The bank is now in beta mode and will be rolled out in phases.
A waiting list of some 50,000 UK customers will soon be getting their hands on app bank N26. With a full public launch planned for November, the firm has today begun a phased rollout of its app and card offering.
N26 is Continental Europe’s biggest neo-bank, with over 1.5 million customers across 17 European markets.
Much like its UK rivals, the core proposition revolves around a fast sign-up process, spending categorisation, spending goals and sub-accounts, cheap overseas spending and so on and so forth.
Perhaps more so than any other app bank (with the possible exception of Monese), N26 has majored on premium options. It offers both ‘Black’ and ‘Metal’ membership packages. Both are paid-for but the latter comes with a wider range of perks. The bank says these accounts, its overdraft facility and mobile payment solutions will arrive in the UK in due course.
N26 has held a European banking licence for two years, having initially operated through partnerships with established banks.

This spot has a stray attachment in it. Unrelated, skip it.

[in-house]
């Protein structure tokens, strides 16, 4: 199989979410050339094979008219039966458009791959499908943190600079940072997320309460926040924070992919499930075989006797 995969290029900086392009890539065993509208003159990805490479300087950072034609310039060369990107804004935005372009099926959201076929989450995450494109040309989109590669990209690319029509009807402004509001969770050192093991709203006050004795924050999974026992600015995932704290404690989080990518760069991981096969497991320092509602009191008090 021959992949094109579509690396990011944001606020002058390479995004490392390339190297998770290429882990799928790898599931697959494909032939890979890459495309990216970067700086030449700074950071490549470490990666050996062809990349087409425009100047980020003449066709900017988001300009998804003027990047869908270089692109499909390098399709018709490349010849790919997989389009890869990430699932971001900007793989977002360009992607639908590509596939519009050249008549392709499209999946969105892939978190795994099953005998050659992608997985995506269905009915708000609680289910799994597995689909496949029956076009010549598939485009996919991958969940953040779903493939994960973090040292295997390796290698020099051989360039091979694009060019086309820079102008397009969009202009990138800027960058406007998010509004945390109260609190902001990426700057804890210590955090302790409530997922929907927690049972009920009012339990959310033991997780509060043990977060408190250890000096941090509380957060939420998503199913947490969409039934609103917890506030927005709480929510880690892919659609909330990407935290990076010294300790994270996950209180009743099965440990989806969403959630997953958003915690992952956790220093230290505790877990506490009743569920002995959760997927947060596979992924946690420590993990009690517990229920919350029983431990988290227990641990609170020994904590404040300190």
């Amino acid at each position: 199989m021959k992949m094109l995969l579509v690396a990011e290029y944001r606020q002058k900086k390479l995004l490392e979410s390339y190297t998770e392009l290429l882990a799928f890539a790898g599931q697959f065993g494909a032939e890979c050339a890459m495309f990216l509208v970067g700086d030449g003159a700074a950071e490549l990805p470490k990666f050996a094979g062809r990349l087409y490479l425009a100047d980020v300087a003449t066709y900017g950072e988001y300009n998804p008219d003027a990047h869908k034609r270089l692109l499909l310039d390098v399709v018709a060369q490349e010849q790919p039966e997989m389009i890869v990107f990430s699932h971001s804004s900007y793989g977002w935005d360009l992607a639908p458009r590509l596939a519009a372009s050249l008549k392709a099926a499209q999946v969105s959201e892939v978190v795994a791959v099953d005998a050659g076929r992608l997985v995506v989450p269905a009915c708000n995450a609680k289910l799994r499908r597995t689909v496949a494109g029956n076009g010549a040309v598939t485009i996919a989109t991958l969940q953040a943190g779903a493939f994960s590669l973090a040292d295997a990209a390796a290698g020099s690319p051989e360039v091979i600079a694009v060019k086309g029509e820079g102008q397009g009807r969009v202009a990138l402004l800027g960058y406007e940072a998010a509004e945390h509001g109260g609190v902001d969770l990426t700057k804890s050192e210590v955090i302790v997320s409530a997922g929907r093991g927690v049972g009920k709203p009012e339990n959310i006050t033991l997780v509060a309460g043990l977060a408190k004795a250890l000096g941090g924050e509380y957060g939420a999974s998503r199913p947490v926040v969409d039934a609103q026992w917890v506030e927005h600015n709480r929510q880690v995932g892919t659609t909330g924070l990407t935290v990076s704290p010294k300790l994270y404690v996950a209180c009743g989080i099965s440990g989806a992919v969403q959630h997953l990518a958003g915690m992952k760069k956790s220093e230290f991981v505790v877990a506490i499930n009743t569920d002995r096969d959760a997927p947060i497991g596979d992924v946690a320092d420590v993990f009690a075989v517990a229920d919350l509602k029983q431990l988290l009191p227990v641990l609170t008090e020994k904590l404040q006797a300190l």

UK-based banking challenger Revolut is currently in the process of applying for a European banking licence. Both companies are also busily working towards launching in the US. Revolut has recently launched a metal card of its own, to pair with its existing premium account. The two startups, in short, seem poised to compete on multiple fronts.
Valentin Stalf, CEO and co-founder of N26, said in a statement: “The UK is one of the most digitally advanced countries in the world. At N26, we have redesigned banking for the digital age and as a result we’re the fastest growing mobile bank in all European markets we operate in. Backed by our state-of-the-art technology stack and an intuitive, user-centric design, today’s launch is the first step towards delivering the best digital banking experience possible for UK customers.”
Now in its sixth year, the AltFi London Summit returns on 18th March 2019 to 155 Bishopsgate. Last year proved to be a crucial turning point for the key players building the future of finance. Leading platforms launched oversubscribed IPOs, digital banks proliferated and mainstream financial institutions started their own disruptive propositions. With 2019 certain to be another landmark year, more questions will be asked by regulators with investor interest in disruption also poised for more rapid growth.